One of the world’s most important watches, known simply as ‘The Asprey’, is expected to fetch up to $4 million at Sotheby’s in Geneva next month.
The Patek Philippe wristwatch was made in 1952 and retailed by Asprey, the historic luxury goods store which has operated in London since 1781.
The timepiece has been described as “a legend amongst the market and collecting community”, and will be appearing at auction for only the second time in its history.
The first time it crossed the block was in December 2006, when it sold at Sotheby’s in Geneva for $1.77 million, setting a world record for a Patek Philippe Ref. 2499 watch.
It will now be offered again by Sotheby’s in Geneva on November 13, with a pre-sale estimate of $2 – $4 million.
The Patek Philippe Ref. 2499 perpetual calendar chronograph is one of the most celebrated and sought-after models ever produced by the Swiss manufacturer.
Between 1950 and 1985 just 349 watches were made, at an average of nine pieces per year, due to the countless hours of painstaking craftsmanship that went into each one.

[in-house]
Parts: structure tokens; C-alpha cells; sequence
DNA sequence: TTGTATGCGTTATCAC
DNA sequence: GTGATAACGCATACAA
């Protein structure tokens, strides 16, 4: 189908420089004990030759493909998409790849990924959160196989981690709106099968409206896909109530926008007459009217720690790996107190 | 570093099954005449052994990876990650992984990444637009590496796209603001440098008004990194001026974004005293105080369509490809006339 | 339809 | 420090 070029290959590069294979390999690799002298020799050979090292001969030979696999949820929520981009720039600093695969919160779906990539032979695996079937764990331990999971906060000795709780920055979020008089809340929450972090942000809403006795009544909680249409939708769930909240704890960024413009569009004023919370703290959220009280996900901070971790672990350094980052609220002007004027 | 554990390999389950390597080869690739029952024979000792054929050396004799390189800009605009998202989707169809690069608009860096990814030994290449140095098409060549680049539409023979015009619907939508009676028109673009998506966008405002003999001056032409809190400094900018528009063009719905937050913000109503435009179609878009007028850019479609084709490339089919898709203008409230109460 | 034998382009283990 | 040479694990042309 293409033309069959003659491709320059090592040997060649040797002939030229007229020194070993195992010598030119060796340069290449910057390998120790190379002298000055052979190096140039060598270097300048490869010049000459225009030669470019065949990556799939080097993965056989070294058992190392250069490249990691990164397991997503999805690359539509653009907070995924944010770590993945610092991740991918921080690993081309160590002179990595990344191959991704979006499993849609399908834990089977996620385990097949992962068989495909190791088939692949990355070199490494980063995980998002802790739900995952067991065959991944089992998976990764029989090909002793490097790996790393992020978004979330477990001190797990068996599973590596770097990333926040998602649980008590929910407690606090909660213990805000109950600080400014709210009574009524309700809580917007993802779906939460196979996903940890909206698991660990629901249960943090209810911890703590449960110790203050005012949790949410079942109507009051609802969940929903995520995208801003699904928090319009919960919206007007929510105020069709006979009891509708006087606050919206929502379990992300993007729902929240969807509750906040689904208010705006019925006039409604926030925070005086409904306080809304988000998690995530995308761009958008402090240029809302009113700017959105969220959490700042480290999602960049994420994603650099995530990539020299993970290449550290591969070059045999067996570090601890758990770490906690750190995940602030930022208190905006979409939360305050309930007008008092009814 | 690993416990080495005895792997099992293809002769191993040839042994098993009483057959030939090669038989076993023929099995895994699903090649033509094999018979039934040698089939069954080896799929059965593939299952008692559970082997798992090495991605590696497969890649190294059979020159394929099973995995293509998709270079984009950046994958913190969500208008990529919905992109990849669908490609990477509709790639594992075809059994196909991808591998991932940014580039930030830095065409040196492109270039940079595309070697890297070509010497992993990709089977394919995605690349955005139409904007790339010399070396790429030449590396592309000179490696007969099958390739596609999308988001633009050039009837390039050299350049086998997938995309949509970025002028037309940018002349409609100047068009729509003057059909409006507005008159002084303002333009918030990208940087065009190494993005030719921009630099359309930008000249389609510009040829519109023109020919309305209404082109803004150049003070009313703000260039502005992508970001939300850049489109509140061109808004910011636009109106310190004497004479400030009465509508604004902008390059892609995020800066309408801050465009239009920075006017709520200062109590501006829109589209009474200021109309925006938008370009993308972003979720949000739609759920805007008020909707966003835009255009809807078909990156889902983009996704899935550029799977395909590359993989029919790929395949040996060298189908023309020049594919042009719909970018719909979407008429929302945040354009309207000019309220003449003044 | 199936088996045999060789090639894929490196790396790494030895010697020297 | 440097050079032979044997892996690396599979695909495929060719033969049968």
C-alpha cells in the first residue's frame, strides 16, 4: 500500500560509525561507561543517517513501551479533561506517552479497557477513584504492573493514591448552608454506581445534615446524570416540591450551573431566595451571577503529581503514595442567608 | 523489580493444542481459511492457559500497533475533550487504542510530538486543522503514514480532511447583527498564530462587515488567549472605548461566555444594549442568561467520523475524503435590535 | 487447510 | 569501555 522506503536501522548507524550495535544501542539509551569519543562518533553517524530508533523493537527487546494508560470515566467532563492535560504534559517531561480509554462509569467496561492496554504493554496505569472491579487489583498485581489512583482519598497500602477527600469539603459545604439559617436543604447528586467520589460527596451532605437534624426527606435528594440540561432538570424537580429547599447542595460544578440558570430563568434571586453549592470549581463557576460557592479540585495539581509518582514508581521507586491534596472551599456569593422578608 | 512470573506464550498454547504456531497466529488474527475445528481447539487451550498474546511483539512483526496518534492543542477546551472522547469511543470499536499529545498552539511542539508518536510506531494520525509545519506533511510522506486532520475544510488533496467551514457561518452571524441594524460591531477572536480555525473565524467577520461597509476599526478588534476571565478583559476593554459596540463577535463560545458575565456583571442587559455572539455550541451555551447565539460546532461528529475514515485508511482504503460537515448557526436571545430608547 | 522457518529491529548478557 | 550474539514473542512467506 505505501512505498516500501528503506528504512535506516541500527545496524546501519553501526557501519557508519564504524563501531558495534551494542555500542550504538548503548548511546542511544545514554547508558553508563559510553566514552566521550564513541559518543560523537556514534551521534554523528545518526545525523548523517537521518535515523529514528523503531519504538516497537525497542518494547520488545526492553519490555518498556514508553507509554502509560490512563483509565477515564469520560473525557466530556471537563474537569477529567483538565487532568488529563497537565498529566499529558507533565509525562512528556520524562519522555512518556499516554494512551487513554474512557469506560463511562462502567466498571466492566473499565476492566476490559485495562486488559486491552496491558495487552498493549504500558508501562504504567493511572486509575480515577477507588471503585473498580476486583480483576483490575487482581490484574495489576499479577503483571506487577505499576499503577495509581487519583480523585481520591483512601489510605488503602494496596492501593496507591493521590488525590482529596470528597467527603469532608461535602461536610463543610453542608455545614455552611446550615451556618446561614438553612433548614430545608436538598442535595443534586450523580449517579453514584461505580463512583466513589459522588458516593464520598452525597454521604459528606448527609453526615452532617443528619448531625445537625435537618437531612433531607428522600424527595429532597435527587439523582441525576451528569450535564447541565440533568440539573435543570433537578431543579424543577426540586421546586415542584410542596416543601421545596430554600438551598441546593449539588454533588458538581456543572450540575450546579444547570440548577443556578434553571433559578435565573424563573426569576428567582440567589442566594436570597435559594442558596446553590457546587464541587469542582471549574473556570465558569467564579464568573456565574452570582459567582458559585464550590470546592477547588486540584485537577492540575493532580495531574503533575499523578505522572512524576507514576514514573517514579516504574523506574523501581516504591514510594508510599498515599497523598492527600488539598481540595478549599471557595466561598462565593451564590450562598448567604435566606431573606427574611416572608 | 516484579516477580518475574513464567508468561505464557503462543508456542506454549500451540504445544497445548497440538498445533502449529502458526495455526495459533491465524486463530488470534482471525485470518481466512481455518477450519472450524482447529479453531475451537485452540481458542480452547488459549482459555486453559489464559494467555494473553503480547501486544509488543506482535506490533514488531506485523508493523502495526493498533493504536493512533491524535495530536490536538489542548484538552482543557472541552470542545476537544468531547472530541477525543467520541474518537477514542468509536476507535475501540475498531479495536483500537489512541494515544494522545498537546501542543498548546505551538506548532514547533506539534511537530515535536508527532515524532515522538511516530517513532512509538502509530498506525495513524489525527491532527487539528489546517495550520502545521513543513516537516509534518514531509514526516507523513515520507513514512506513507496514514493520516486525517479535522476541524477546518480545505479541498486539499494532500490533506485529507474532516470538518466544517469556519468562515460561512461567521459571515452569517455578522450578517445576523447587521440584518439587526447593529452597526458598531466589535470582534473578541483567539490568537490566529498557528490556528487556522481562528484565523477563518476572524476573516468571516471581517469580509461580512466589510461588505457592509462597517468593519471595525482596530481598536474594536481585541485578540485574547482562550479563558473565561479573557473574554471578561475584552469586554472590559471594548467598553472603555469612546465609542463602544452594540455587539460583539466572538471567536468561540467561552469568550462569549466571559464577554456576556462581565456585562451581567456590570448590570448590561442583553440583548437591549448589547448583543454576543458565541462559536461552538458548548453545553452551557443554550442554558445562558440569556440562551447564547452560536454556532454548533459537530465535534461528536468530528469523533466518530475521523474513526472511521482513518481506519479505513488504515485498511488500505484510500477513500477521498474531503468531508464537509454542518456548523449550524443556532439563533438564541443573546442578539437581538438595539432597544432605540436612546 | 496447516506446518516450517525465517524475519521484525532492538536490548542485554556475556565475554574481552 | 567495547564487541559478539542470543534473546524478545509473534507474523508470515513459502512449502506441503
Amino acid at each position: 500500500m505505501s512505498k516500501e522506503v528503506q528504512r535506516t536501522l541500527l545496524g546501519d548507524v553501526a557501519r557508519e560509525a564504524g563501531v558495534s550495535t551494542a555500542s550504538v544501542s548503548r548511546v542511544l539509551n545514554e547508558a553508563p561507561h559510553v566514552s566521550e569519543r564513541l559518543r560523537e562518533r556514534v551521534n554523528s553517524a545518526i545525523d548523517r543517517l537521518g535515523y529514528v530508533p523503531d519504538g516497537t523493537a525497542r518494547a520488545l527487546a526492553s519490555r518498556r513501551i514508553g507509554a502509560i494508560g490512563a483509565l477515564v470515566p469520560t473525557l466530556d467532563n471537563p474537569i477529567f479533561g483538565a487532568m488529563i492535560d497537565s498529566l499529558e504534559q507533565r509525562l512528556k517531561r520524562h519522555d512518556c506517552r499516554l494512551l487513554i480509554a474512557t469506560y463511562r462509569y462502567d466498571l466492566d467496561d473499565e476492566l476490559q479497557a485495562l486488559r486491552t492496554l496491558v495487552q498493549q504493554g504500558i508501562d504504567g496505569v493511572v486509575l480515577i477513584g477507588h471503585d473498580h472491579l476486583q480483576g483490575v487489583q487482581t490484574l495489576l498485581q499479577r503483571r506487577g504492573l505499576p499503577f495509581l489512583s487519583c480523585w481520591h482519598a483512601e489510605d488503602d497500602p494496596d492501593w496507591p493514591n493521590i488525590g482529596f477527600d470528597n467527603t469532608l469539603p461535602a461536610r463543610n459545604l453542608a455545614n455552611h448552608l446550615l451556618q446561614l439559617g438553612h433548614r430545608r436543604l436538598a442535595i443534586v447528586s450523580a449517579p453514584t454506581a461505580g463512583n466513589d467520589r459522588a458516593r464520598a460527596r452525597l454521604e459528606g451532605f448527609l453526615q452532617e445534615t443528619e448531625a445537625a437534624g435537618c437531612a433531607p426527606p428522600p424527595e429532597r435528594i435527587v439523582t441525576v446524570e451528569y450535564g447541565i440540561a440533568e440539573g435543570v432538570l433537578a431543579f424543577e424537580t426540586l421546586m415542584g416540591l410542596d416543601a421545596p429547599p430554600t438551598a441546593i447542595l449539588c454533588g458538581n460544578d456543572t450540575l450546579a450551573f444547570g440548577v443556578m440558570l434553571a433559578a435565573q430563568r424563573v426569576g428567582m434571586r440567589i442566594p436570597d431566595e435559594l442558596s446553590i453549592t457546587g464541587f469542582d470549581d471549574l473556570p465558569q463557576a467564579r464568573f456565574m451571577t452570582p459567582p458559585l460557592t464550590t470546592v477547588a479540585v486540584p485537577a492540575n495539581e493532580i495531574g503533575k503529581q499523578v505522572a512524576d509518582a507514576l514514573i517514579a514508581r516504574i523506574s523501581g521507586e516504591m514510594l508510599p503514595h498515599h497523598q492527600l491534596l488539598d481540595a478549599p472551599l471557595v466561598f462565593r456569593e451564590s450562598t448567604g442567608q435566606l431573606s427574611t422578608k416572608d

The Asprey is an early ‘first series’ example, and one of only 40 made from yellow gold. These characteristics alone would make it highly desirable – but the watch is also believed to be the only example in the world bearing the exclusive Asprey signature.
The watch was produced in 1952 and imported to London in 1956, before being sold at the company’s flagship store in London.
It remained with its original owner until the late 1990s, and it was then purchased by a distinguished private collector before being offered publically for the first time in 2006.
“It is an absolute privilege to have been trusted with the sale of this exceptional vintage watch,” said Sam Hines, Global Head of Sotheby’s Watch Division.
“This is the only known 2499 to be retailed by Asprey and is the most complicated Patek Philippe wristwatch to be sold by Asprey.
“I have had countless discussions and debates with collectors about this watch due to its pristine state of preservation, making it one of the best preserved examples of a first series.”